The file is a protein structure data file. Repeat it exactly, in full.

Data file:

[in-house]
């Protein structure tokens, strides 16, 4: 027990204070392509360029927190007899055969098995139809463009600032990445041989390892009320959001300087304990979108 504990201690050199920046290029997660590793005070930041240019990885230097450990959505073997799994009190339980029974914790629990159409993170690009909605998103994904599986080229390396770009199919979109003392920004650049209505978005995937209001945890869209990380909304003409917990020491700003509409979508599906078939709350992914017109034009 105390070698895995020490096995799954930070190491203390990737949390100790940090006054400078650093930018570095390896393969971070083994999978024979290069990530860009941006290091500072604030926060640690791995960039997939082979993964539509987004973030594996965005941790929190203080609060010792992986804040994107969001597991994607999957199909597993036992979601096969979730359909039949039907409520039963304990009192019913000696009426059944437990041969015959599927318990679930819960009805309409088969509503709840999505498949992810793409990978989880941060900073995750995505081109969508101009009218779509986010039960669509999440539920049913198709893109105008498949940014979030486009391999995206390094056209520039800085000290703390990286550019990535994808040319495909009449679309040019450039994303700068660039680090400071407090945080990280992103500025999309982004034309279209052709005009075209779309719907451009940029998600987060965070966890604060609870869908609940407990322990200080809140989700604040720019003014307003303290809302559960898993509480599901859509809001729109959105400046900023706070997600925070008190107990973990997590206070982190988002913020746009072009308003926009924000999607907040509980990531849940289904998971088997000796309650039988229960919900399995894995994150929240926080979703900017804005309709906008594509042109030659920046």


[in-house]
């Protein structure tokens, strides 16, 4: 027990204070392509360029927190007899055969098995139809463009600032990445041989390892009320959001300087304990979108 504990201690050199920046290029997660590793005070930041240019990885230097450990959505073997799994009190339980029974914790629990159409993170690009909605998103994904599986080229390396770009199919979109003392920004650049209505978005995937209001945890869209990380909304003409917990020491700003509409979508599906078939709350992914017109034009 105390070698895995020490096995799954930070190491203390990737949390100790940090006054400078650093930018570095390896393969971070083994999978024979290069990530860009941006290091500072604030926060640690791995960039997939082979993964539509987004973030594996965005941790929190203080609060010792992986804040994107969001597991994607999957199909597993036992979601096969979730359909039949039907409520039963304990009192019913000696009426059944437990041969015959599927318990679930819960009805309409088969509503709840999505498949992810793409990978989880941060900073995750995505081109969508101009009218779509986010039960669509999440539920049913198709893109105008498949940014979030486009391999995206390094056209520039800085000290703390990286550019990535994808040319495909009449679309040019450039994303700068660039680090400071407090945080990280992103500025999309982004034309279209052709005009075209779309719907451009940029998600987060965070966890604060609870869908609940407990322990200080809140989700604040720019003014307003303290809302559960898993509480599901859509809001729109959105400046900023706070997600925070008190107990973990997590206070982190988002913020746009072009308003926009924000999607907040509980990531849940289904998971088997000796309650039988229960919900399995894995994150929240926080979703900017804005309709906008594509042109030659920046």